Figure 1: Flowchart of the simulation.

RAMS simulation has the same model setting as that of Chan [17, 23]. There are totally four grids for RAMS simulation, and grid 1 has a horizontal resolution of 4 km with 77 × 67 grids. The first vertical layer has a height of 40 m with the stretching ratio of 1.15. Grid 2 has a horizontal resolution of 800 m. The number of points and vertical levels is the same as grid 1. Mellor-Yamada scheme is used in grid 1 and Deardorff [24] scheme is used in grid 2. More details on the RAMS simulation can be found in [17, 23]. For comparison purpose, RAMS simulations in grid 3, namely, a horizontal resolution of 200 m, would be used. Deardorff [24] turbulence parameterization scheme is adopted in this grid for “large eddy simulation” mode. Cumulus parameterization is switched off. The first grid has a height of 20 m and a stretching ratio of 1.15 is maintained.

In FLUENT simulation, the atmosphere is assumed as incompressible, and the main governing equations are as follows.

Momentum equation:

Continuity equation: where is the average velocity of air flow, is the pressure, is the Reynolds stress, is the density of atmosphere, is the molecular viscosity, and is the body force.

The FLUENT simulation domain has a size of 22 km × 19 km, including Lantau Island, Hong Kong, and its surrounding areas. A computer aided design (CAD) model is built using terrain elevation data, as shown in Figures 2(a) and 2(b). Simulation domain is discretized by hexahedral meshing. The cell numbers for and directions are 140 and 120, respectively, which means that horizontal resolution is about 158 m. In vertical direction, simulation domain reached about 3000 m elevation and is divided into 22 layers. The size of each vertical grid cell sketches in a ratio 1 : 1.1 from the one below, which means that the vertical spaces of the bottom layer cells at sea level are about 45 m.

fig2
Figure 2: Terrain within FLUENT simulation is shown in (a) and (b). (c) gives the background atmospheric condition for the simulation as obtained from the radiosonde sounding in Hong Kong at 12 UTC, September 29, 2011. The figures include the wind direction profile, wind speed profile, and temperature and humidity profiles.

The FLUENT simulation is performed in two steps. The first step is a steady-state simulation in which time derivative terms and variables in dynamic equations are removed. In the first step of simulation, turbulent closure model uses the realizable k-e scheme in the Reynolds Averaged Navier-Stokes (RANS) framework. Once numerical solution reached convergence in steady state, we initiate the second simulation stage, a non-steady-state simulation. In the second stage simulation, variables depend on time and LES turbulent solution with Smagrinsky-Lilly scheme for sub-grid option are used in the simulation. This two-step simulation procedure guarantees that LES simulation yields higher quality and more physically meaningful initial value.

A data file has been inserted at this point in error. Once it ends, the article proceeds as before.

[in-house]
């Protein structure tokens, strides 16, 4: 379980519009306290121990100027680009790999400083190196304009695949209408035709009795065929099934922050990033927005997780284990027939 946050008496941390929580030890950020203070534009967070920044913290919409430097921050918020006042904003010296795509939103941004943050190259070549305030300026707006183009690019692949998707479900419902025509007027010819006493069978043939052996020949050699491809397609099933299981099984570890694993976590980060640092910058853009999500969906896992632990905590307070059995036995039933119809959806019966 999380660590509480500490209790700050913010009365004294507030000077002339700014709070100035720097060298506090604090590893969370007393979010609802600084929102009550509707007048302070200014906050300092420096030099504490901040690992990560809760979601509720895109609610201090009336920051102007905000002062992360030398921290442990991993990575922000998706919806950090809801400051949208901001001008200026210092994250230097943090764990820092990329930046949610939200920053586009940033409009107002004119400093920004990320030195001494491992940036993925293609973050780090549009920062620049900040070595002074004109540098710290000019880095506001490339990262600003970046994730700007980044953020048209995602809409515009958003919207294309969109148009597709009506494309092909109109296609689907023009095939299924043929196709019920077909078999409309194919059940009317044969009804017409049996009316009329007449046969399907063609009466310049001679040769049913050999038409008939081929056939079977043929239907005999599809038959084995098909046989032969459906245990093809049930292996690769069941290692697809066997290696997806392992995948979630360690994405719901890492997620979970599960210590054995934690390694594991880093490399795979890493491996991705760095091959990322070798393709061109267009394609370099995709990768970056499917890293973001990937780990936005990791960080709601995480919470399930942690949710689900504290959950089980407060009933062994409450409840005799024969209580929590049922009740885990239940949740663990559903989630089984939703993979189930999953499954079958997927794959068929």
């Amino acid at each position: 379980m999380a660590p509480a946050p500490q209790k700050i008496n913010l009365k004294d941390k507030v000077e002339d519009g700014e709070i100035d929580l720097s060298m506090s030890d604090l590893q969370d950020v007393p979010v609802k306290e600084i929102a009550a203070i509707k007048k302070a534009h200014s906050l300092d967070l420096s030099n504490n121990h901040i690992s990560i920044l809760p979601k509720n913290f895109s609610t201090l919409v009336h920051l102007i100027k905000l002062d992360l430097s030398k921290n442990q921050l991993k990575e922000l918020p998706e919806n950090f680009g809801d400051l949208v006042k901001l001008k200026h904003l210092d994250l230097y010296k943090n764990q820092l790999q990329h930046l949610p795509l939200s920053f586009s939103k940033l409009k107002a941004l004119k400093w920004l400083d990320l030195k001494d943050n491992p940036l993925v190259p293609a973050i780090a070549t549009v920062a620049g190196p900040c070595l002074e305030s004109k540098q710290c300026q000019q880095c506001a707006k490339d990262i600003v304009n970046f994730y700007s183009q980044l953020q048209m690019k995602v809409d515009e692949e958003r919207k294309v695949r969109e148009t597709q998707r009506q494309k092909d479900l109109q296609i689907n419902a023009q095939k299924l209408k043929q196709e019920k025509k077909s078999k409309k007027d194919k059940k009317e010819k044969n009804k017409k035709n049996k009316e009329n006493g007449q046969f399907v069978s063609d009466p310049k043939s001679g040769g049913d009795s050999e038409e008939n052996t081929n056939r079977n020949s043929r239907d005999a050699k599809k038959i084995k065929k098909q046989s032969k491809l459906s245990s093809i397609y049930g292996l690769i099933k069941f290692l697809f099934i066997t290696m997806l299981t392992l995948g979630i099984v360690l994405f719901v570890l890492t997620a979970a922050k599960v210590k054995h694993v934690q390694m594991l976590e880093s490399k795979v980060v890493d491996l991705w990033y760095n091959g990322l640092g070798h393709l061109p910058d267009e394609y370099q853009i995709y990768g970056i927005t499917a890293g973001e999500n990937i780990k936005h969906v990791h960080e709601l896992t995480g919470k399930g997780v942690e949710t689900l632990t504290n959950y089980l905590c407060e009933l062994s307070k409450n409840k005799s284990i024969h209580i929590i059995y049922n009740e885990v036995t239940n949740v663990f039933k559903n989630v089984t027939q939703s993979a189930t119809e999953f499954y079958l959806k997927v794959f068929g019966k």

Considering there are steady southeast winds throughout the entire simulation period, the east, the north, and the south boundaries are set to velocity inlet type. Wind speed data at the three boundaries are taken from the second grid of the RAMS simulation output at September 29, 2011, 18:00, and are input into FLUENT computational model via the boundary profile (BP) module. For the west boundary, boundary conditions are set to outflow, which means that spatial derivatives at the boundary are zero. The top boundary is also set as the velocity inlet boundary, and the wind speed and direction are directly set as the RAMS output values. For all velocity inlet boundaries, the wind speed and direction are set as unchanged during the simulation. The boundary conditions setting used in this study can provide strong forcing for the whole simulation domain and will help to ensure the dominant flow direction in the domain in accordance with the observed one. The bottom of the simulation region is set as no-slip boundary condition, with the roughness heights of the sea surface, and the airport in Lantau Island and the Lantau mountains are set as 0.0005 m, 0.005 m, and 0.5 m, respectively. The domain setting and the boundary conditions setting used in this study are similar to those used in the authors’ previous studies [22] and have proven to be reliable to capture the characteristics of the flow field over mountainous area.

3. Analysis on Results

3.1. Radial Velocity

In order to help learn the background atmospheric condition of the vortex/wave event discussed in this study, the radiosonde sounding data in Hong Kong at 12 UTC, September 29, 2011, are shown in Figure 2(c). From Figure 2(c), it can be seen that during the transiting of Typhoon Nesat, the wind direction generally keeps as southeast and only slightly varies with height. The wind speed generally increases with height within the atmospheric boundary layer, and the average wind speed of the layer within the height of 2000 m is around 20.0 m/s. The temperature decreases with altitude, whilst there are ground inversion and two elevated inversion layers at approximately 650 m and 1200 m above sea level.